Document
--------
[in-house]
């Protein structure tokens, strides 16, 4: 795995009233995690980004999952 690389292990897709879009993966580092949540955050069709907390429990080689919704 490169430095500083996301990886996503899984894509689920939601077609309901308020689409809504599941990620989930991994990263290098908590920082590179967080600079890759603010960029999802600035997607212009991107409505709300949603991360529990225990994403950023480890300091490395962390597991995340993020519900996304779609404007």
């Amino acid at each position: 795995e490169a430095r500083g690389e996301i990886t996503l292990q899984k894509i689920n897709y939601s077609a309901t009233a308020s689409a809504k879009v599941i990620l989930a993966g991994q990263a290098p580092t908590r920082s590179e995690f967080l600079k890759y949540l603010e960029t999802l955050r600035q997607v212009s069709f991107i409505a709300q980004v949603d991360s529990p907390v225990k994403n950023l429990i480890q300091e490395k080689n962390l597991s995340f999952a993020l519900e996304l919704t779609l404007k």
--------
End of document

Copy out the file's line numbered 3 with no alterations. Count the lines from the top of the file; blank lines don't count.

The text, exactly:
């Amino acid at each position: 795995e490169a430095r500083g690389e996301i990886t996503l292990q899984k894509i689920n897709y939601s077609a309901t009233a308020s689409a809504k879009v599941i990620l989930a993966g991994q990263a290098p580092t908590r920082s590179e995690f967080l600079k890759y949540l603010e960029t999802l955050r600035q997607v212009s069709f991107i409505a709300q980004v949603d991360s529990p907390v225990k994403n950023l429990i480890q300091e490395k080689n962390l597991s995340f999952a993020l519900e996304l919704t779609l404007k």